The victory that tipped the thrilling 2005 series in the home side’s favour.
In 2005 Ashes cricket had a whole different face to it compared to the current England grasp, with Australia having held the famous urn for 16 years previously through dominant performances from a legendary side.
A side that included greats such as Adam Gilchrist, Glenn McGrath, Ricky Ponting and Shane Warne were heading to British shores having terrorised Three Lions teams for over a decade.
Following a crushing victory over the English at Lords in the first Test of the five-match series it looked like business as usual for the Aussies – yet something changed in the second fixture at Edgbaston.
Following good opening innings from both sides, England’s talisman Andrew “Freddie” Flintoff hit an inspired 73 in the second innings for the home side to post a ground-record target of 282 for an Australian victory.
Although famous for his genius with the ball, Warne smashed the England bowlers all over the park to score 42 runs after the top order had failed to impress.
Yet when pressure from Flintoff forced the great spinner to step onto his own wicket, England required just one more dismissal for victory.
However, Brett Lee and Michael Kasprowicz clearly hadn’t read the script as the numbers 10 and 11 took the game to the hosts and edged Australia ever nearer to their target.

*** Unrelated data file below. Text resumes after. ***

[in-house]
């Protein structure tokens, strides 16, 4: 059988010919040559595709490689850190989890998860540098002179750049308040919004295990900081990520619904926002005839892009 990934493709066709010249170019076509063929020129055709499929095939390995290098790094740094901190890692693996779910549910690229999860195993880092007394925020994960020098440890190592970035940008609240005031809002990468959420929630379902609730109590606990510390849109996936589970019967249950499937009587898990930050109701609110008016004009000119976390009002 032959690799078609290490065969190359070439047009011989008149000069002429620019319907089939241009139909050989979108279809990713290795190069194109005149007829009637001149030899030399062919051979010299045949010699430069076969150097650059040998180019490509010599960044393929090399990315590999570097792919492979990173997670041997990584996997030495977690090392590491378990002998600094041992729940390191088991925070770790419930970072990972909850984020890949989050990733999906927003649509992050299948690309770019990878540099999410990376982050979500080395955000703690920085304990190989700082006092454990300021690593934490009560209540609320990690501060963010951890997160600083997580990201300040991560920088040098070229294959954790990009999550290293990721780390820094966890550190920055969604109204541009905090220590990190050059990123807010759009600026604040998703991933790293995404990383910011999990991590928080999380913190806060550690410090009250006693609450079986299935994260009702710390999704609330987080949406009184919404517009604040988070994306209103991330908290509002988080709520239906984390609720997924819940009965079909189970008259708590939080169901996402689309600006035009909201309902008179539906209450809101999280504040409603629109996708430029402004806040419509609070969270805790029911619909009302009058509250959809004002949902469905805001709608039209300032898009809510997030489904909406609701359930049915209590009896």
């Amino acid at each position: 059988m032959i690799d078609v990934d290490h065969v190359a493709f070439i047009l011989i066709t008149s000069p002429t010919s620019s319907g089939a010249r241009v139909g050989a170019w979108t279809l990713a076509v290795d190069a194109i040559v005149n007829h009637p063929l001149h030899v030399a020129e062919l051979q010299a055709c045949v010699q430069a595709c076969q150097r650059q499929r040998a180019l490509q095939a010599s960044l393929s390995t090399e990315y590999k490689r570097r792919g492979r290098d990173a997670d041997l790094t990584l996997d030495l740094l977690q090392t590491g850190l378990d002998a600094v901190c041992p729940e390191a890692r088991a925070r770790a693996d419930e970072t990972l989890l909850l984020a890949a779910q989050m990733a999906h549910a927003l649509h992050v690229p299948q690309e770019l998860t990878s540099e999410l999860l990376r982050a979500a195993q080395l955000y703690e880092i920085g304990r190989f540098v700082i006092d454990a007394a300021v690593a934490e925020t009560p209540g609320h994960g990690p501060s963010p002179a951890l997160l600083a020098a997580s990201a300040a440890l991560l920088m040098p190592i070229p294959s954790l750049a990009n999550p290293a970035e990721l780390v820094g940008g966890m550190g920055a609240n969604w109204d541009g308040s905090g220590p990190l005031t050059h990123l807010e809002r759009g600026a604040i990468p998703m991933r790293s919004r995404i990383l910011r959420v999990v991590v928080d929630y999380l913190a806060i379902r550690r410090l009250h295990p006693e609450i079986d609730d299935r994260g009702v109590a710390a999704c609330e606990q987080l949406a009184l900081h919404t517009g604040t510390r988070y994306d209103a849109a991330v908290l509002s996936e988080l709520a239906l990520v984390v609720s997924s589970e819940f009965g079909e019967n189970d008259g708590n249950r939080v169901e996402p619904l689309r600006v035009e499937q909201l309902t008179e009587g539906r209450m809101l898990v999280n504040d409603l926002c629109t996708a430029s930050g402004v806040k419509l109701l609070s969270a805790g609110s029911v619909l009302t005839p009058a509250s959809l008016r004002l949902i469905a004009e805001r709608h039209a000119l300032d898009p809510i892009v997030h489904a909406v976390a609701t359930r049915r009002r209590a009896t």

What looked like an inevitable win for England was slowly becoming a nail-biting tie that could go either way, with Lee and Kasprowicz batting the Aussies to three runs for victory.
Then English paceman Steve Harmison, who had not bowled well for some time, sent a swinging bouncer down at Kasprowicz.
The speed with which the ball rose took the Aussie by surprise and he flayed his bat at leather whilst turning his head away from the danger.
A nick off the batsman’s glove sent the ball spinning into the air as 25,000 fans in Birmingham simultaneously held their breath, with wicketkeeper Geraint Jones desperately trying to reach his target.
In a moment that will forever remain in Ashes folklore, Jones leapt forward and took the ball in two grateful, gloved hands.
Cue manic celebrations from the England players and fans alike, as the Australians felt the wind taken from their sales with a cruel two-run defeat – the closest ever margin in Ashes history.
In a moment of superb sportsmanship not often seen in contests between such fierce rivals, Flintoff bent down to console a weary Lee – who’s 43 not-out was a valiant effort from someone not considered to be a batsman.
It was the turning point for England in what would turn out to be one of the greatest Ashes series ever played.
Watch again the thrilling climax as Harmison bowls Kasprowicz for a two-run victory.